Tangled – Disney’s 50th animated feature, and the film that kick-started the studio’s ‘Revival’ period – turns 10 years old this month. In the decade since its release the studio has gone from strength to strength, so it’s easy to forget just how big a breath of fresh air it was.

It’s easily one of Disney’s best-looking movies; using 3D technology to create a painterly art style that feels as elastic as the studio’s early cartoons. It’s got not one, but two adorable animal sidekicks. It’s got a soundtrack stuffed with brilliant songs courtesy of the legendary Alan Menken. It’s got probably the hottest Disney prince of all time (sorry, Eric). Most importantly of all, it’s got a truly great villain: the scheming, sarcastic, and sinister Mother Gothel. 

Mother Gothel With Tiara

Courtesy of: Disney

“So what?” you may ask. “Disney movies have always had great villains.” And you’re right, of course – that tradition goes as far back as Snow White and the Seven Dwarfs, and Lucille La Verne’s terrifying performance as the Evil Queen. In fact, the House of Mouse has a rich history of female antagonists, from the stern coldness of Eleanor Audley (who played both Maleficent and Cinderella’s wicked stepmother) to the red-hot sass of Ursula and Yzma. But while Mother Gothel can be as arch or as extra as anyone who came before her, the humanity of her actions elevates her into something far more terrifying.

Recent Disney movies have taken on a more meta-textual tone, making comments about the studio’s own legacy as well as telling stories. The protagonists have become more complex, but the antagonists have also felt less important to the story – when they appear at all. Generally, they fall into two categories. Some serve as dark reflections of the protagonist. Think of Turbo in Wreck-It-Ralph, who abandons his game as Ralph wants to and becomes an insane tyrant; or Zootopia’s Assistant Mayor Bellwether, a meek animal – like Judy Hopps – trying to stand out in a world of predators.  Then there are characters like Te Kā, the volcanic demon in Moana, or the elemental spirits Elsa has to conquer in Frozen II: forces of nature to be overcome rather than villains to be foiled.

Mother Gothel

Courtesy of: Disney

By contrast, Mother Gothel dominates the story of Tangled from the beginning. In fact, she’s the very first character we see on screen. It helps that Donna Murphy’s vocal performance is superb – sweetness and light one moment, dripping with sarcasm the next:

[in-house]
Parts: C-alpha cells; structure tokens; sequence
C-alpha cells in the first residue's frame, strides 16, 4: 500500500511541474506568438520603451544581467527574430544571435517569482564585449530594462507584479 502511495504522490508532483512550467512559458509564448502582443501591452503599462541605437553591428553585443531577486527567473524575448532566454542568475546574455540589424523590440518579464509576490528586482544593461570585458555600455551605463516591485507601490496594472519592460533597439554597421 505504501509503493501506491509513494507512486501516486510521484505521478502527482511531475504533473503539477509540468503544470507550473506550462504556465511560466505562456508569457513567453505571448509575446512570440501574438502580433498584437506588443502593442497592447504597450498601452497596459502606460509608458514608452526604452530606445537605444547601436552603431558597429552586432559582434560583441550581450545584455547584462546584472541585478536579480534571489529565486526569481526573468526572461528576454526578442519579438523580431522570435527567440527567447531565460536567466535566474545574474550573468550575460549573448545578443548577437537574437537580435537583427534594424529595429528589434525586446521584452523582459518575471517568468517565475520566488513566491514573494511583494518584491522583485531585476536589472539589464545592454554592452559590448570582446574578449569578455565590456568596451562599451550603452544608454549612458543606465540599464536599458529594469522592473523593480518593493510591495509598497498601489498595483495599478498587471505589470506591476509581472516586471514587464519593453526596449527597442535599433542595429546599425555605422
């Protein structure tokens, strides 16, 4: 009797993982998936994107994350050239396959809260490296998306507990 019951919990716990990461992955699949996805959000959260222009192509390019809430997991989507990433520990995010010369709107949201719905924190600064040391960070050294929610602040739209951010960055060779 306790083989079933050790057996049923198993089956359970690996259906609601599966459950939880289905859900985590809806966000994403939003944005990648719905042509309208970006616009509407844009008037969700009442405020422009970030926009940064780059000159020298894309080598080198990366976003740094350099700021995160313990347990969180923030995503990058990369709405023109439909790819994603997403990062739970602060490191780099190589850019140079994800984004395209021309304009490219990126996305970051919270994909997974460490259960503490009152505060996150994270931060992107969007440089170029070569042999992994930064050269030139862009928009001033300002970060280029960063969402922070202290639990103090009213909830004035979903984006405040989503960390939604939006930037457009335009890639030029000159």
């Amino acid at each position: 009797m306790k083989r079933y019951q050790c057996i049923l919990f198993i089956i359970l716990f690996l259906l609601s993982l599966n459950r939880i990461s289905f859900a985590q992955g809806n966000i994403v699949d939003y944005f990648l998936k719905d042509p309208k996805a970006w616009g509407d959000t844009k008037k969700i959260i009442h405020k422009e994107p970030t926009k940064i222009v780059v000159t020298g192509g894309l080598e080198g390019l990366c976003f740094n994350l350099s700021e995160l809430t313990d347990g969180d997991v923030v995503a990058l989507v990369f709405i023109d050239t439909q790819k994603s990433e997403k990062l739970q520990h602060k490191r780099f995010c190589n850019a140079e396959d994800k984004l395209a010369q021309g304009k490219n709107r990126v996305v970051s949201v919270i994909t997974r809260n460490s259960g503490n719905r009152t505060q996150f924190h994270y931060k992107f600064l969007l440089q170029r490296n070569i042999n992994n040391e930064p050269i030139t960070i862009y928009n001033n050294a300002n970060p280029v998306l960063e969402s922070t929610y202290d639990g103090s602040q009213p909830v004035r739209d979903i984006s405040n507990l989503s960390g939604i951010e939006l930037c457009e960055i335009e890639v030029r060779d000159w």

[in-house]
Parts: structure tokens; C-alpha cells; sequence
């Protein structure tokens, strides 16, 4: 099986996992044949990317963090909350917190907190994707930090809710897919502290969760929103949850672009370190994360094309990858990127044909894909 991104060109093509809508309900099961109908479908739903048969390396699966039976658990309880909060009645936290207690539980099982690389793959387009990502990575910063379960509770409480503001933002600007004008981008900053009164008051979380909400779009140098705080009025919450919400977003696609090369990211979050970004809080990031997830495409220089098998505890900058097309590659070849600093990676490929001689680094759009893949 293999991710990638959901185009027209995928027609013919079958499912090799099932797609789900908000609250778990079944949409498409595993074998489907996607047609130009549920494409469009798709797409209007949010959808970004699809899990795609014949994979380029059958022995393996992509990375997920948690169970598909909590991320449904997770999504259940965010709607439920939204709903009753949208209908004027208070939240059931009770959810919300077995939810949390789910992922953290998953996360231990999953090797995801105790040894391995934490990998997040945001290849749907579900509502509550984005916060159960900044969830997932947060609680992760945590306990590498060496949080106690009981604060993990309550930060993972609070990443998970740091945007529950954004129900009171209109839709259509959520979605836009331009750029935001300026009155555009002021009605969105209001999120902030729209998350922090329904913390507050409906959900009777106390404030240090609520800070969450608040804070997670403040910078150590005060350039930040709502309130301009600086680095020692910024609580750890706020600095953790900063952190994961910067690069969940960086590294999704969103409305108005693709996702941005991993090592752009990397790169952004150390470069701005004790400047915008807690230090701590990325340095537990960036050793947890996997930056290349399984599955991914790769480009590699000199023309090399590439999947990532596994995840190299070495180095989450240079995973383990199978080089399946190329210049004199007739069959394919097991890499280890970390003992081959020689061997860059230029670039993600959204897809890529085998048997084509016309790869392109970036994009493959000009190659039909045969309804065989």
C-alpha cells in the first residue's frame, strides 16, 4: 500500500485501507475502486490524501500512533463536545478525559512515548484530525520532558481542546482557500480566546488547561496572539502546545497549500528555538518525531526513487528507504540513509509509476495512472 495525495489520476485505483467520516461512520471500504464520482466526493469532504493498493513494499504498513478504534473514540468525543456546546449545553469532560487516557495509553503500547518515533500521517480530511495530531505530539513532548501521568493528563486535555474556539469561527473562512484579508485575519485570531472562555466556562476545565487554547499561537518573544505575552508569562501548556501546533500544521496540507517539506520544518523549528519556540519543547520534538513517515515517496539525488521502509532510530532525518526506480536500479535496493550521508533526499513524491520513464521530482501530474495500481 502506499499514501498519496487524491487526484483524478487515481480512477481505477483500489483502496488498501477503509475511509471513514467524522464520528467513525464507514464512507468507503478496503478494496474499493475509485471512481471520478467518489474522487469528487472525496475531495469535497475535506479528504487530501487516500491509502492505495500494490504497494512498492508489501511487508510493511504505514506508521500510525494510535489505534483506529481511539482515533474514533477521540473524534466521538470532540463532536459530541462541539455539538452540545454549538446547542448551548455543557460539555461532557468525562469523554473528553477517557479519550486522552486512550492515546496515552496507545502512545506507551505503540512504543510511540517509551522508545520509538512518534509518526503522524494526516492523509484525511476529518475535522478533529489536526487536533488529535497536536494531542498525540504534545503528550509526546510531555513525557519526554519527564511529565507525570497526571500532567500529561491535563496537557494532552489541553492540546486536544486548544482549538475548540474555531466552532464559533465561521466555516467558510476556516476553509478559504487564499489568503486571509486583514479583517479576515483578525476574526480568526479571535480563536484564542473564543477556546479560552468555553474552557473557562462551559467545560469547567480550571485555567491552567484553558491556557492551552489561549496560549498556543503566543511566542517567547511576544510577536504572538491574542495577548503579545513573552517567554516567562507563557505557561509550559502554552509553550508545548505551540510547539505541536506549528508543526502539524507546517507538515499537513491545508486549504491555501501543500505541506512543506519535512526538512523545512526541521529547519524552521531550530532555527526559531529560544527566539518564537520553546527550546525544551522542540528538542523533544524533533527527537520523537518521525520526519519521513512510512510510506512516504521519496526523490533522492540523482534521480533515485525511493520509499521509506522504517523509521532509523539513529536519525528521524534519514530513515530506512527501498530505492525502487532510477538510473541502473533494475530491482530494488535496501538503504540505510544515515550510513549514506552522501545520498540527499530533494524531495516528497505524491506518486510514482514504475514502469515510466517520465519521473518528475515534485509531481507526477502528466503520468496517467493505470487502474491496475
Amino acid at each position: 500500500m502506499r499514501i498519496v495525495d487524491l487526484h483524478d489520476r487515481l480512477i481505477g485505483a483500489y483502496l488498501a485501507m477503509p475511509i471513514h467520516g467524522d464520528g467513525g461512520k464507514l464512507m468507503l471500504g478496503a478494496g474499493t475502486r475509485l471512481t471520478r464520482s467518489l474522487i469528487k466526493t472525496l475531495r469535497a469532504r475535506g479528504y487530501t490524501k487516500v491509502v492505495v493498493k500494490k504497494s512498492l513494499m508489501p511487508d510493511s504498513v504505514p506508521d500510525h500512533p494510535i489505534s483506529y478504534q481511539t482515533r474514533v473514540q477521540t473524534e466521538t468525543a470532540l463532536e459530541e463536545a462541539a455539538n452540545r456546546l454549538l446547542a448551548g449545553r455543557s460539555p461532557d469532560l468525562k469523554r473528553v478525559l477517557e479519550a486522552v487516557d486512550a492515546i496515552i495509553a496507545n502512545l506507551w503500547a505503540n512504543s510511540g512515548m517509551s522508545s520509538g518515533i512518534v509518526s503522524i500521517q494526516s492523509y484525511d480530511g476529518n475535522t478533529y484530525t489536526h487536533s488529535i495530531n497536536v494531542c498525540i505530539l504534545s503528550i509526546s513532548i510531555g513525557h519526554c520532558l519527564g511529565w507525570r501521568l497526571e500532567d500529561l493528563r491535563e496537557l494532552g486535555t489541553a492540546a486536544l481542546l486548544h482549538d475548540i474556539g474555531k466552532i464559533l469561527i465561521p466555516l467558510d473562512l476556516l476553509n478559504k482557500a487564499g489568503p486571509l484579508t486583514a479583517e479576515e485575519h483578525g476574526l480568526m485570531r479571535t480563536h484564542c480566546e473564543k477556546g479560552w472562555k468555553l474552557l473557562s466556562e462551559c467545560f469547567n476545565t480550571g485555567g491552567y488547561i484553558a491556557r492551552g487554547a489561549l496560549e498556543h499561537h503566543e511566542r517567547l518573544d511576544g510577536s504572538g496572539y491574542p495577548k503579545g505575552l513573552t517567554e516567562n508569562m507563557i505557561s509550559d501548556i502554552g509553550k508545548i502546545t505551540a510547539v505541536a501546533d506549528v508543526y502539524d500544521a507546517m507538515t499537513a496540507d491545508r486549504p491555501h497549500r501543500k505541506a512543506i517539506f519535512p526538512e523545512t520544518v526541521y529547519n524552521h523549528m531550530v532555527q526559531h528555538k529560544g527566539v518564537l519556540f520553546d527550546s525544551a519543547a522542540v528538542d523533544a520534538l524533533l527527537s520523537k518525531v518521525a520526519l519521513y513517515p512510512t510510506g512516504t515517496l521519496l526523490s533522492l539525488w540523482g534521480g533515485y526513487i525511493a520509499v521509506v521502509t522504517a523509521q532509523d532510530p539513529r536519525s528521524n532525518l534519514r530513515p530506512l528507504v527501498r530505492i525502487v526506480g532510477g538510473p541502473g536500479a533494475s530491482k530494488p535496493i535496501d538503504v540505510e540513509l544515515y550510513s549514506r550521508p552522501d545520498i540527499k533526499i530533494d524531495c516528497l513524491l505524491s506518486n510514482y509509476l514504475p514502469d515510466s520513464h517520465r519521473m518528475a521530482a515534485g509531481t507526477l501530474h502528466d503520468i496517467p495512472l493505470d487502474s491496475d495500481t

Rapunzel: How did you find me?

Gothel: Oh it was easy, really. I just listened for the sound of complete and utter betrayal and followed that.

Despite having nothing in the way of magical powers or evil henchmen, she’s capable of feeling truly menacing, and she knows how to belt out a tune when she needs to (more on that later). But she also feels like a three-dimensional character in her own right; something that not even the classic Renaissance bad guys could claim. Characters like Scar, Jafar or Gaston usually had pretty simple goals: becoming the king of the Pride Lands, ruling Agrabah, getting that girl Belle to finally notice them. Gothel’s goal is equally straightforward – she wants to keep hold of Rapunzel’s magic in order to stay young – but it’s the way that she keeps her ‘daughter’ prisoner that makes her truly diabolical.

Mother Gothel Rapidly Aging

Courtesy of: Disney

It’s not enough that Gothel holds Rapunzel hostage for nearly 18 years and tricks her into believing Gothel is her mother; she spends that entire time subjecting Rapunzel to abuse that’s designed to subtly wear her down and keep her confined to her tower. Though she claims to be acting out of love, her intentions are always clear; her words of love and motherly kisses are always aimed at Rapunzel’s hair, never the girl herself. Even her pet name for Rapunzel – “my flower” – speaks to the fact that she sees her surrogate daughter as little more than a fountain of youth. 

Three-dimensional characterisation is all well and good, but a great Disney villain also needs a great song – and ooh boy, Mother Gothel’s is a doozy. ‘Mother Knows Best’ perfectly encapsulates her character; a two-and-a-half-minute onslaught of negging, gaslighting and guilt-tripping. She warns Rapunzel of all the made-up dangers of the outside world, lists Rapunzel’s faults in excruciating detail (“gullible, naive, positively grubby…”) and passively-aggressively insults her weight (“plus I believe, gettin’ kinda chubby”) while positioning herself as the one person who can keep Rapunzel safe. It’s a textbook abusive relationship, and it makes the inevitable moment that Rapunzel finally stands up to Gothel in the movie’s climax all the more satisfying to watch.

Disney movies seem to be moving away from the villains of old, and they’re all the more interesting for it. But as much as we hate to admit it, we all love a bad guy – and Tangled stands as proof that the studio is still capable of creating brilliant baddies for the modern era.